Despite an afternoon of heavy rain last Thursday, a large crowd was on hand to watch security struggle (literally) to open the doors of the Sickboy’s 3 day London show – Heaven & Earth. However that delay, plus the relatively slow name checking procedure, mattered for no one as they caught a glimpse of the collection of visual delights that lay beyond.
First up, upon peering into the large open room your eyes were drawn to a caravan standing proudly in the far corner. Kitted out in the famous red and yellow Sickboy colours, it soon became apparent that this was actually the bar dishing out a variety of booze, and not surprisingly a large queue quickly formed.
But whilst your gaze initially descended upon the brightly coloured mobile holiday home come drinks dispenser, it was impossible to ignore the plethora of meticulously-detailed paintings, riddled with their religious undertones that covered the walls. Appropriately titled with names such as “King of Undesire”, “Critically Zen”, “Forget” and “Forgiven” these colourful masterpieces encompassed Sickboy’s own notion of heaven and earth. Fantastically detailed with sickly looking characters, rockets, angels, tags, trains, and the odd temple, this body of work was exceptional and a perfect example of how a street artist can translate their work from street to gallery. In fact many other artists should take note!
Prior to the show Sickboy allowed his website visitors to confess all, and get any sins they may have committed off their chests. Promising to display each and every one, these unedited misdemeanours were projected onto a big screen for all to read. I rather enjoyed the West End drug dealers who admitted to lacing their wares with a bit of laxative to ensure a messy end for their clients. And of course there were plenty of sexual references to teachers and their daughter’s, girlfriends and their mum’s.
For all those last minute sins, or for those that just couldn’t think of one before the show opened, a large confessional booth equipped with a priest was on hand. Although to be honest I am not sure how many visited the booth to confess or to just explore and view more of Sickboy’s artwork which adorned both the outside and in. Maybe if the priest was hidden behind a screen some may have been more forthcoming, I certainly found it a little weird to just be stood in a small room with another bloke, let alone go ahead explain any times I may have misbehaved.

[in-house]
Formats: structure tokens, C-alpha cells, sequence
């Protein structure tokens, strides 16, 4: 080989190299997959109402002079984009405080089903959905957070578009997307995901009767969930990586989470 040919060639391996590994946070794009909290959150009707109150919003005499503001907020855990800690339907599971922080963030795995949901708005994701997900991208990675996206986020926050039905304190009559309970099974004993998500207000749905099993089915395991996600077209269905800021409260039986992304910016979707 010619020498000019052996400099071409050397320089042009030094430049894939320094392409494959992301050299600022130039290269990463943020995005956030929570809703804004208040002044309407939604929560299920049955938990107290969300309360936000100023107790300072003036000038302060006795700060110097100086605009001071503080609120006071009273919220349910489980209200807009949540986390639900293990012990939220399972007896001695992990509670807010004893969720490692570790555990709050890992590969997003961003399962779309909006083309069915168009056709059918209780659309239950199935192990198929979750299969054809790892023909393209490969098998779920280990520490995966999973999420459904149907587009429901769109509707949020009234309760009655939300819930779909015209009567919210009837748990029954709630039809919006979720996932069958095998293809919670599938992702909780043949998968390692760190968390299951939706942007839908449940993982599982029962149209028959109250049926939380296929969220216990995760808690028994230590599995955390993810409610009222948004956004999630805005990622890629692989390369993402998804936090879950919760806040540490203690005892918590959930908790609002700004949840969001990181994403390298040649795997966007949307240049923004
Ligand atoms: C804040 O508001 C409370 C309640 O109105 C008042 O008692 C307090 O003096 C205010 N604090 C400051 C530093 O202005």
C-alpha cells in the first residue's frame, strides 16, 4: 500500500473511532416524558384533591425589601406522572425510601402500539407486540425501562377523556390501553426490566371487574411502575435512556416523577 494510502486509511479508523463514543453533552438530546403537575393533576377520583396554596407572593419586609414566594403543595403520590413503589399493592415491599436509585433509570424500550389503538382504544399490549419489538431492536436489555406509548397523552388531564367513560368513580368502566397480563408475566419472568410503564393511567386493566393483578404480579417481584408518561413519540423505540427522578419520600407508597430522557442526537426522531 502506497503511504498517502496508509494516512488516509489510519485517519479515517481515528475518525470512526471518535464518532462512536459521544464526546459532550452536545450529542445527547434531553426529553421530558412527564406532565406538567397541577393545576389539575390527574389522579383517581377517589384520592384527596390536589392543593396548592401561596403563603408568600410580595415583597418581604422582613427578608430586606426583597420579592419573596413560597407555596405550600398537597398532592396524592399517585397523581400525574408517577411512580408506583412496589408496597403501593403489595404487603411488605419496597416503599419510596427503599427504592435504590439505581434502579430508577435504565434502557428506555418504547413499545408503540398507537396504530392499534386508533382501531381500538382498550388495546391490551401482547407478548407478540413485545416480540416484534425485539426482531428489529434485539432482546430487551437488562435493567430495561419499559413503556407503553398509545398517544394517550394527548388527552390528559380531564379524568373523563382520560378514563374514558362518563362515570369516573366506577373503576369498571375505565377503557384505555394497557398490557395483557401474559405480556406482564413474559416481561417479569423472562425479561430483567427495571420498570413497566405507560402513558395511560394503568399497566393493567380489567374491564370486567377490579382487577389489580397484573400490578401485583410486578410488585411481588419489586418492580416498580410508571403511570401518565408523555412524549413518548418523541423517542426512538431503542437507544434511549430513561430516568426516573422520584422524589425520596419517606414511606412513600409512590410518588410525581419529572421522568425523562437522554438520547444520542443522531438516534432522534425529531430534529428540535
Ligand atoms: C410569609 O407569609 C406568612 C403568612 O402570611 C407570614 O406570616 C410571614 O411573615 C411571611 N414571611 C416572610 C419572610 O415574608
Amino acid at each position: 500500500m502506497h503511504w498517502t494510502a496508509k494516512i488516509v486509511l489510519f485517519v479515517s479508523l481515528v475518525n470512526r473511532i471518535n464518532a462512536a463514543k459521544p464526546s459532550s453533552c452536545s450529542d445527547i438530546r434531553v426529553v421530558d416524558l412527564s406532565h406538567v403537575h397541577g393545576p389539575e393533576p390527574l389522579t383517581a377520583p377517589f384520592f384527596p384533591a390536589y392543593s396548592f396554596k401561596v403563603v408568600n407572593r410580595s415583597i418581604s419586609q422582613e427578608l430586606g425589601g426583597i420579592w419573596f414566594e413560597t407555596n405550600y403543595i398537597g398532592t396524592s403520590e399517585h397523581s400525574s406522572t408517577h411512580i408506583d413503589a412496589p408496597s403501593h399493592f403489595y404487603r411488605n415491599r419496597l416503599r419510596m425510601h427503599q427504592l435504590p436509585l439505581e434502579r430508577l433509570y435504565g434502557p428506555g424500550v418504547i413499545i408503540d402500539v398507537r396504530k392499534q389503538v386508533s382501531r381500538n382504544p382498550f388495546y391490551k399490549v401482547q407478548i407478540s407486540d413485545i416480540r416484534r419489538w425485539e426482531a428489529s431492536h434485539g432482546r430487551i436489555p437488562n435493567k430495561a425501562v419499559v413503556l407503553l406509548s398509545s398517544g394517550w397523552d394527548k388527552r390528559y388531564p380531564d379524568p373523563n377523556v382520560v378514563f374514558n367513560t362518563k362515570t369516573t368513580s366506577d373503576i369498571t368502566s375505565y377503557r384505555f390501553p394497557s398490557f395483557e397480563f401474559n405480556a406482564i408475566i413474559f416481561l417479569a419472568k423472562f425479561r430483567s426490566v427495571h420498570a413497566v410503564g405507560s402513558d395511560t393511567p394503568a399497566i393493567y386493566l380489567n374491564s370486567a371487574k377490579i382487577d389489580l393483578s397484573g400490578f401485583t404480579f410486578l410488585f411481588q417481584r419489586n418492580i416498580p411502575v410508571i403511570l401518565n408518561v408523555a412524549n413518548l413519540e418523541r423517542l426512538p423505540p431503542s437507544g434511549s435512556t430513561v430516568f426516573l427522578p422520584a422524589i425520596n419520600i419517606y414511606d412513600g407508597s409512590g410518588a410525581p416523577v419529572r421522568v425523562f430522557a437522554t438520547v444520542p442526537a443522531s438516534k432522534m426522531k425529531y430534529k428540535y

Whilst the show was billed as one based around four major installations, I personally felt they seemed to blend into each other and consequently it was hard to see each as individual entities. However I have to admit that that was not necessarily a bad thing and the fourth and final of these installations was perhaps the one I was most looking forward to – a collaboration with 12 of Sickboy’s fellow artists and friends. It came in the form of a series of wooden bricks, a medium Sickboy has visited before, which were then stacked to form a wall. Designs and editions varied but I was most taken by the Word to Mother and Paul Insect collabs and a couple of the Conor Harrington’s. From a sales perspective the installation certainly seemed popular, but it may have just been the due to the sheer size of the space that I felt it became a little lost, maybe it was the fact that the bricks were not over the top. Nevertheless I really liked the concept and execution of the individual bricks.
In short this was Sickboy at his best and by far my favourite show of the year so far, and I am sure that many in the packed out venue will agree. This was street art meets gallery, street artist becomes fine artist. It’s just a shame it only lasted 3 days.
For more information about Sickboy head over to his website, and make sure you check out the gallery section as Ian Cox has done a much better job, that I have, of taking photos of each of the pieces from the show.
Photos by Shower.